What of the means by which the intellect elevates itself? James is most concerned with the way in which the disjunctions of experience have been canonized while the conjunctions have been ignored. "Descartes for the first time defined thought as the absolutely unextended," (RE, 30) thus establishing an insurmountable barrier between self and world, marking consciousness as an entity and internal-external dualisms as absolute. The apparent exclusive reality of disjunction is furthered by misconstruing the natures of conception, reasoning and language.
In one of his poems, Eliot says "I've gotta use words when I talk to you." Terms are obviously necessary for speech, but they are only limited representatives of our perceptions of the world (experience). These perceptions are themselves the results of physical and mental selection processes. (BC, 179) So what we receive in language are (to an extent) the shadows of shadows or the parts of parts. Conceptual language is a requisite part of the reasoning process, and James lauds its powers. He calls them "substitutions" which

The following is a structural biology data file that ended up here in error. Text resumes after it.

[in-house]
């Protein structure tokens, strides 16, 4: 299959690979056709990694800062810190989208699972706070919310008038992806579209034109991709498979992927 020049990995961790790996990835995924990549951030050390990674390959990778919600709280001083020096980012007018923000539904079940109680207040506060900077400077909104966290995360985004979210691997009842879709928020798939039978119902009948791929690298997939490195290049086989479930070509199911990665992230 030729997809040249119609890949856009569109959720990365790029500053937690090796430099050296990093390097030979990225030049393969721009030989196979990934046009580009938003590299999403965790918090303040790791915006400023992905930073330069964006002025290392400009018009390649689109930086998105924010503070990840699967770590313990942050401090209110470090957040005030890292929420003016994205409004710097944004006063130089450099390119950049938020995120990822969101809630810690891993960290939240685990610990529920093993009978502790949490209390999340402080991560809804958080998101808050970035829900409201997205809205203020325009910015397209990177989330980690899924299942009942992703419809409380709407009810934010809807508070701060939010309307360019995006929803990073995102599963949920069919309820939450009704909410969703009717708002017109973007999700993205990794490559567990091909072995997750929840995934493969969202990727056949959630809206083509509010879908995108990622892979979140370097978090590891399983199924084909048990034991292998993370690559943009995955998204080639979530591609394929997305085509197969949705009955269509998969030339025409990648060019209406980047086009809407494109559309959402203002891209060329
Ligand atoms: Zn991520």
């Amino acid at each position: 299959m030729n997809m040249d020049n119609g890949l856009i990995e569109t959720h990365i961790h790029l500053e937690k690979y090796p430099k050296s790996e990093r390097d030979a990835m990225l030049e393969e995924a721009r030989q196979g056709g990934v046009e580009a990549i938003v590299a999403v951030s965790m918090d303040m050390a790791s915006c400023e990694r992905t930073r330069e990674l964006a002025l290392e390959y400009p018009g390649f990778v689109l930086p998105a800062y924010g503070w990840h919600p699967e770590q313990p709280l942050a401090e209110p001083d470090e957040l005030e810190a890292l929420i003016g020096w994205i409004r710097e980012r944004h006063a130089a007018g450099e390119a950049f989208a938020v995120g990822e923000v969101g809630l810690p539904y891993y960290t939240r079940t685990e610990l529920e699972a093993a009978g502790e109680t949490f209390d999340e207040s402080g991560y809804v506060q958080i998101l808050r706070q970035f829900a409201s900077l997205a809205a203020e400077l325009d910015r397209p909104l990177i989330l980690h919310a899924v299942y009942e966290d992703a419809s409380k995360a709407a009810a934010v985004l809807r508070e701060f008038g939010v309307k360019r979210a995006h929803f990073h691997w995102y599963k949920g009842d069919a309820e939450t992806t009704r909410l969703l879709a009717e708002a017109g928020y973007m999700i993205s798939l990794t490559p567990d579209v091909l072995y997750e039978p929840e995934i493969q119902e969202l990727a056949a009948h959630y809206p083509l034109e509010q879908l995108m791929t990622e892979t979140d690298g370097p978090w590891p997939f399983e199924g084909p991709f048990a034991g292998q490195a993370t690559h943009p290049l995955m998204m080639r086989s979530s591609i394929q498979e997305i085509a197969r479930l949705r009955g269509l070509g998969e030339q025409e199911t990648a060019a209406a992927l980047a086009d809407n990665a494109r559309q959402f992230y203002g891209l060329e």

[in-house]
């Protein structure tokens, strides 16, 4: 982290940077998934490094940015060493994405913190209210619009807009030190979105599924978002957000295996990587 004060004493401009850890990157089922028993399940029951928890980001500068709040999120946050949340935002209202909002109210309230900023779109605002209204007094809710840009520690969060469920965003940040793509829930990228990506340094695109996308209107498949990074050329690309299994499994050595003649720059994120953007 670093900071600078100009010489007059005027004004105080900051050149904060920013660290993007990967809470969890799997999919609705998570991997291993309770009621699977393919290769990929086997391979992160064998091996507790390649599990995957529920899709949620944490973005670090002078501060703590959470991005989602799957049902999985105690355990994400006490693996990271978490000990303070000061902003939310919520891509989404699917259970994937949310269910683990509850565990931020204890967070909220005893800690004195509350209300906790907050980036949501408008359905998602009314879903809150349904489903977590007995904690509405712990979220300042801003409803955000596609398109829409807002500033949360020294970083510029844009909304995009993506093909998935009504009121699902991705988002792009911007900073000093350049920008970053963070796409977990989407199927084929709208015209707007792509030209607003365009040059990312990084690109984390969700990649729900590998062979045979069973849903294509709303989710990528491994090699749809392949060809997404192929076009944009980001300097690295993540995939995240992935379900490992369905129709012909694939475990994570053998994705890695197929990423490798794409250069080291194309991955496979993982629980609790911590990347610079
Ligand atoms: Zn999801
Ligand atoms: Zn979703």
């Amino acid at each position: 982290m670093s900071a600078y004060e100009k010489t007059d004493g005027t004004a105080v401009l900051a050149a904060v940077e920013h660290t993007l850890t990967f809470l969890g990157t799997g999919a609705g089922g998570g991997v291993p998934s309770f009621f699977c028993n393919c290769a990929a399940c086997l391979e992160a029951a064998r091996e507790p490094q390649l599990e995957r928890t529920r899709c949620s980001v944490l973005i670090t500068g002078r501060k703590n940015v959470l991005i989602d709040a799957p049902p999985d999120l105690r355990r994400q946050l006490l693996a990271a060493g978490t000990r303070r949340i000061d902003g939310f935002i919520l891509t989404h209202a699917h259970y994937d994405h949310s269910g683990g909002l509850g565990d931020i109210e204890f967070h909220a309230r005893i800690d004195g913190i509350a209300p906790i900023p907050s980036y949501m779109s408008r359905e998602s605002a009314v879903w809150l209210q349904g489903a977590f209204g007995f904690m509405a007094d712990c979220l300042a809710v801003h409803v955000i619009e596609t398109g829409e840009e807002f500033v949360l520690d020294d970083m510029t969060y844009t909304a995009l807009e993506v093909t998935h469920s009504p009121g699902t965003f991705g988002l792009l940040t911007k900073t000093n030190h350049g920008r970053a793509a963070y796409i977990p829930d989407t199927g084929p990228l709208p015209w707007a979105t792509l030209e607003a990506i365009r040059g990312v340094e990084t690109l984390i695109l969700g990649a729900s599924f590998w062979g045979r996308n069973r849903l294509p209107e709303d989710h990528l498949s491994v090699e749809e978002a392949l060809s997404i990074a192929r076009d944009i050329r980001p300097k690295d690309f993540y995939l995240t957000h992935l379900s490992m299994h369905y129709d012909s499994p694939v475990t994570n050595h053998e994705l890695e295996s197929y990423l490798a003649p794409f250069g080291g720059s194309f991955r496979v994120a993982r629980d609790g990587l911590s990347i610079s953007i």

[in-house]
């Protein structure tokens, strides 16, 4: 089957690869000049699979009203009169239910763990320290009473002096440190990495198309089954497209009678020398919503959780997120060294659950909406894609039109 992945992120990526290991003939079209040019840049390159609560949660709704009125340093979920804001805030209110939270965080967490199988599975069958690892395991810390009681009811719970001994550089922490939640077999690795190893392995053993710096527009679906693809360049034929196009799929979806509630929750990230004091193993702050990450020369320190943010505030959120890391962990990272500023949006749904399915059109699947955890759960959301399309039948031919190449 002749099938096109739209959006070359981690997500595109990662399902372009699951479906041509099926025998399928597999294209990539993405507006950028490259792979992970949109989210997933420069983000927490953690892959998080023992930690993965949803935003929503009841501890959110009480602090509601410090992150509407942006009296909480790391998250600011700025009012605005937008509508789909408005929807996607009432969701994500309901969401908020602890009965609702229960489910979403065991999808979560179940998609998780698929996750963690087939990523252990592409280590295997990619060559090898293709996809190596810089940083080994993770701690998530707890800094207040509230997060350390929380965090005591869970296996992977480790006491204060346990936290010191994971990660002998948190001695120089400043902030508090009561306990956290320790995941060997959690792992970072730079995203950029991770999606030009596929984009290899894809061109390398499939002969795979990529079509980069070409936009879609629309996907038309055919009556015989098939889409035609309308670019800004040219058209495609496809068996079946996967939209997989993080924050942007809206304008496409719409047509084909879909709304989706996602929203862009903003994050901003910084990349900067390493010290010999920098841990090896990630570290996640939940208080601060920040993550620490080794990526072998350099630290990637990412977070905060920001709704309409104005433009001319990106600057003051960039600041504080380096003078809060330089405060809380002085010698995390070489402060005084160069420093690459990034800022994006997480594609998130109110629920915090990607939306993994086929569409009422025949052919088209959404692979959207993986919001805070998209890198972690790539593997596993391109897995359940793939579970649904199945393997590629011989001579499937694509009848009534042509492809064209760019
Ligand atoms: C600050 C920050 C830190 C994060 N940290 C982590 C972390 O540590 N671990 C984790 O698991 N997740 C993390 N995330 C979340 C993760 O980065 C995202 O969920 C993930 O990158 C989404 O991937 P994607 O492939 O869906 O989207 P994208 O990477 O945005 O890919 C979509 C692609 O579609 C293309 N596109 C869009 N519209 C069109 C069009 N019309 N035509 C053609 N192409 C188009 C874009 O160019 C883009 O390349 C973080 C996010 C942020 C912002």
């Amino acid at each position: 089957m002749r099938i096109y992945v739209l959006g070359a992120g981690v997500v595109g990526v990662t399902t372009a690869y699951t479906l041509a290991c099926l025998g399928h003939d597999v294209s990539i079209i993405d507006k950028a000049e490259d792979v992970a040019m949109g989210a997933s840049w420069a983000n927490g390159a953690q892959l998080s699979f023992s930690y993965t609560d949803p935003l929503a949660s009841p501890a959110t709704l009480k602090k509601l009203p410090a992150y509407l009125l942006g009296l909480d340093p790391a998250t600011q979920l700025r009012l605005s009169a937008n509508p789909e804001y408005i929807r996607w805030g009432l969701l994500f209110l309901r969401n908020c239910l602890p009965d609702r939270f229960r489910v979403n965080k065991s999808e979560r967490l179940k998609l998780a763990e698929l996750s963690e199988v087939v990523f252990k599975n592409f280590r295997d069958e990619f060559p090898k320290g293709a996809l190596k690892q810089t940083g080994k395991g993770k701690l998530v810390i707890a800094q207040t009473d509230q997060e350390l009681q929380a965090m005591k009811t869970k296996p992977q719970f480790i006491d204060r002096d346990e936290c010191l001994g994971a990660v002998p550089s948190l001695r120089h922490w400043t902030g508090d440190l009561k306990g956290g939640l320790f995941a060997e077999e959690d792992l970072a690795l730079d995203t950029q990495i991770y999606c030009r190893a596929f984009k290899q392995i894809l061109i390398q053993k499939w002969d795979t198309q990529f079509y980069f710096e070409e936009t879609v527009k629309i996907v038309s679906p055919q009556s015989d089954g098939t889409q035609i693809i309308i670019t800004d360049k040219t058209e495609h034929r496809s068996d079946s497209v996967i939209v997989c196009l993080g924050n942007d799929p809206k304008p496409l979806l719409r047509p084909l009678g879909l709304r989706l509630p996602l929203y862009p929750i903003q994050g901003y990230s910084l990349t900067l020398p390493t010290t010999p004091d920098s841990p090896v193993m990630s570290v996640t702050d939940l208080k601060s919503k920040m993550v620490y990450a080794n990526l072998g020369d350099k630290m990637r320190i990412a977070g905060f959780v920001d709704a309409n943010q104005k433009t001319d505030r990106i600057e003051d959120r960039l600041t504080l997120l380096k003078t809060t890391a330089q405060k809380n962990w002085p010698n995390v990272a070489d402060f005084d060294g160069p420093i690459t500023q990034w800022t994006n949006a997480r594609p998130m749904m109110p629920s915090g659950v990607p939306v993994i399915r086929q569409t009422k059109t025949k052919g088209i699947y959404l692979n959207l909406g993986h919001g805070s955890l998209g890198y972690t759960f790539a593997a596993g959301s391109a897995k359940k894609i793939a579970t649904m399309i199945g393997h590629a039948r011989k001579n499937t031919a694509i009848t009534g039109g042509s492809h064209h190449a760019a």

The conceptions and their language are only valuable in so far as they lead us quickly to our termini. Something in the nature of conception, however, does not want to be merely transitional:
This standing "stiff and immutable" is necessary for thought, but it may bring us to identify the structure of our language with the structure of the actual experience. James asks, "Must we assert the objective doubleness of the M merely because we have to name it twice over when we name its two relations?" (RE, 104) Yet the rationalists want to insist on the distinct entitative quality of their terms (their substitutions) because these terms are the most effective path by which intelligence may come to know absolute truth. This project demands a language which cuts behind the mere appearances of inconsistent experience. And we find ourselves back with Socrates worshiping the universals which have never (outside of our conception of them) figured in our actual experiences. We worship labels and abandon the very real stuff they represent. James reflects on the reasoning process:
Not to recognize this 'process of mutilation', but to set the single essence here as "truth" and the infinity of attributes there as unimportant accidental impurities, is to radically disrupt the conversation of intelligence with the universe that engendered it. CONTINUE ...